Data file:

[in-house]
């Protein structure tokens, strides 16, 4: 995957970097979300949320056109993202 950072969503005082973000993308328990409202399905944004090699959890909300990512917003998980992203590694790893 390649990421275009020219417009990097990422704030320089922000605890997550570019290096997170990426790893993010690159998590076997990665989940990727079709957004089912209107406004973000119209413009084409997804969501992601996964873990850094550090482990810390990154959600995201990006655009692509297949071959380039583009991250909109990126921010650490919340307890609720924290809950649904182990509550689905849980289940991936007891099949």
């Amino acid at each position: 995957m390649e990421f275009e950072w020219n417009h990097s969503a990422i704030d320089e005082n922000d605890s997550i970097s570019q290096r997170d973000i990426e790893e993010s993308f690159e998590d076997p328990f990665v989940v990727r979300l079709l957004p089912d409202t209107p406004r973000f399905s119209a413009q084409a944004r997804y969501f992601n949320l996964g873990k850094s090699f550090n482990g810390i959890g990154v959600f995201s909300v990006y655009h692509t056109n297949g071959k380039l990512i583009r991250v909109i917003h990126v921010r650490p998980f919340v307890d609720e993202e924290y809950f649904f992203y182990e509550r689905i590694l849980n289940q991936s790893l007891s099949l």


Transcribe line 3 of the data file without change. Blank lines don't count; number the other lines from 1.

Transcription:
């Amino acid at each position: 995957m390649e990421f275009e950072w020219n417009h990097s969503a990422i704030d320089e005082n922000d605890s997550i970097s570019q290096r997170d973000i990426e790893e993010s993308f690159e998590d076997p328990f990665v989940v990727r979300l079709l957004p089912d409202t209107p406004r973000f399905s119209a413009q084409a944004r997804y969501f992601n949320l996964g873990k850094s090699f550090n482990g810390i959890g990154v959600f995201s909300v990006y655009h692509t056109n297949g071959k380039l990512i583009r991250v909109i917003h990126v921010r650490p998980f919340v307890d609720e993202e924290y809950f649904f992203y182990e509550r689905i590694l849980n289940q991936s790893l007891s099949l």